Lower Your Taxes with Economic Democracy

Lower Your Taxes with Economic Democracy

Many business people know that S corporations and limited liability companies (LLCs) are tools to skip tax on a business’s income. But did you know that Subchapter T allows certain enterprises to benefit from the corporate form AND pass profits through to members tax-free?

Subchapter T of the Internal Revenue Code[1] allows qualifying corporations to subtract “patronage dividends” from the corporation’s taxable income. Patronage dividends are NOT dividends on stock, despite the confusing use of the same word. Patronage dividends work like this:

The enterprise does business with patrons: selling to them, buying from them, and/or employing them and making profit through their labor. Then the profit is shared among the patrons in proportion to the quantity or value of business each patron did with the enterprise.

This arrangement is appropriate for worker-owned business, and potentially any type of enterprise that shares its profits with its customers, users, or suppliers in a meaningful way. This arrangement will NOT work for any business that wants to return profits only to investors.

How to qualify:

First, the business must be “operating on a cooperative basis.”[2] This means:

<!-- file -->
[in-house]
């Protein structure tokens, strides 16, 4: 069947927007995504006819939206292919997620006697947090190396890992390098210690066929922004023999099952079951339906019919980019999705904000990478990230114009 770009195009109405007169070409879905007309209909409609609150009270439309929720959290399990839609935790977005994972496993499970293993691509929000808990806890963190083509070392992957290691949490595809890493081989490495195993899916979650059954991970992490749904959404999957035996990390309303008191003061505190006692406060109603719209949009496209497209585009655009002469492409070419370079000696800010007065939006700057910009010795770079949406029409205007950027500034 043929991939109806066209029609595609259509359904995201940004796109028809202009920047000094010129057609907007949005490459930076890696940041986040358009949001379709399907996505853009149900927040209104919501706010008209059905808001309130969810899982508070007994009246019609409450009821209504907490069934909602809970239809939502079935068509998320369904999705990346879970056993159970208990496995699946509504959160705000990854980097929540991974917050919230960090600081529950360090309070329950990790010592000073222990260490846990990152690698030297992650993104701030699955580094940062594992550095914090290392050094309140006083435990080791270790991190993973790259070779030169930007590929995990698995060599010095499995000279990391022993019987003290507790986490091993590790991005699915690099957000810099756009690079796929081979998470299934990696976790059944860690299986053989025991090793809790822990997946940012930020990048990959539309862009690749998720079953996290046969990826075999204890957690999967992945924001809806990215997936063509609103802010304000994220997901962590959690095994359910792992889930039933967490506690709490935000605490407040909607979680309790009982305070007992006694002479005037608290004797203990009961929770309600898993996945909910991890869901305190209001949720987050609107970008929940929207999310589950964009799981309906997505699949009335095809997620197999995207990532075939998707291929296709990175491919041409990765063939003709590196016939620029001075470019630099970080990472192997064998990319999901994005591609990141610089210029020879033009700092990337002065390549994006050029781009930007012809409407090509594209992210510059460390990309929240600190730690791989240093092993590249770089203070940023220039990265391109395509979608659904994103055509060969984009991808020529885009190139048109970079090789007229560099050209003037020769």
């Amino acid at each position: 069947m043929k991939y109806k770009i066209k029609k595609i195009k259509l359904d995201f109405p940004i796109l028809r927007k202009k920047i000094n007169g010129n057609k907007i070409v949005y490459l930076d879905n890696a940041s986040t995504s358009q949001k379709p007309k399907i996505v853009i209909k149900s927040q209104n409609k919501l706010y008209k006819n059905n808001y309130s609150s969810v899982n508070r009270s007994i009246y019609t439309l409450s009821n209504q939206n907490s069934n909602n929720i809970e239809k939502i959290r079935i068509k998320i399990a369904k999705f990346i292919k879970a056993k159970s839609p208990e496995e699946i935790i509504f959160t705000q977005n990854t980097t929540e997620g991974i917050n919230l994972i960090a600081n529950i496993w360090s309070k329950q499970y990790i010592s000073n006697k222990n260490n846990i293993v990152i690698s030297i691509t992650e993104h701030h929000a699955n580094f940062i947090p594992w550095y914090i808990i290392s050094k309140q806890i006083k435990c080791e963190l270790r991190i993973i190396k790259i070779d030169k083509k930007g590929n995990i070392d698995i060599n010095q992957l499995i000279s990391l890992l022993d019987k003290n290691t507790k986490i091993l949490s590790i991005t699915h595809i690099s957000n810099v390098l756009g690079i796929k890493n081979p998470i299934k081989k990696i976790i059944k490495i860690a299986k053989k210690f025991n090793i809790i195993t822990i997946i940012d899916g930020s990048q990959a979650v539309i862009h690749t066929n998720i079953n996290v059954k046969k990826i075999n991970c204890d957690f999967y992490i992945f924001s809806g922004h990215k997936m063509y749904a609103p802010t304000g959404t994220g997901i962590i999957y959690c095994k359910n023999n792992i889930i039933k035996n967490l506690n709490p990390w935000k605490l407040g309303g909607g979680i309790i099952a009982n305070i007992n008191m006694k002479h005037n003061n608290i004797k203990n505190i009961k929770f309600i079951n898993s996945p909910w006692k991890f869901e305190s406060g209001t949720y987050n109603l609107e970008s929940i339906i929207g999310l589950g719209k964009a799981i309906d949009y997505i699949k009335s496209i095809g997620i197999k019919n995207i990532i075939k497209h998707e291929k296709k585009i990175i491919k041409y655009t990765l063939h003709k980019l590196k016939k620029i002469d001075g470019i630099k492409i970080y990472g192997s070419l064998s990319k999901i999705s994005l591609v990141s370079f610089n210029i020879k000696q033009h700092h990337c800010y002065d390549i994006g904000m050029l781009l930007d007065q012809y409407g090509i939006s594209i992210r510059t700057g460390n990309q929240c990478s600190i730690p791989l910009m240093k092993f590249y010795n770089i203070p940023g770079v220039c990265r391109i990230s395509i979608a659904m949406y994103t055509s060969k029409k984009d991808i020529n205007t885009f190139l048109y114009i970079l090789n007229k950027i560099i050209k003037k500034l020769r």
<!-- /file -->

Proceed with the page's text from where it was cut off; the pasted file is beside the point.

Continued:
• Most transactions are with “patrons.” Patrons are people with whom there is a pre-existing, legally binding agreement to share profit. Patrons could be customers, suppliers, and/or workers.
  • Most profits are returned to the patrons. The profits of investors, if any, cannot take precedence. The business may have loans and outside investors, and it may pay its investors first, but benefiting patrons must be the primary goal.
  • The corporation must be democratically controlled by its members. This generally means one member, one vote. Members cannot give control away to investors. The business can be run by a board and managed by managers, but they are ultimately accountable to members.
  • Profits must be shared with patrons on the basis of patronage, which means in proportion to the quantity or value of business each patron does with the enterprise.

Next, the patronage dividend must meet all of the tax code’s requirements. Here’s a summary of how to do that:

  • Patronage dividends must come from “patronage net income,” which derives from business done with or for patrons. Patronage dividends cannot come from “profit” from business with non-patrons.
  • Patronage dividends must be allocated on the basis of relative patronage – again, in proportion to the quantity or value of business each patron transacted with the co-op.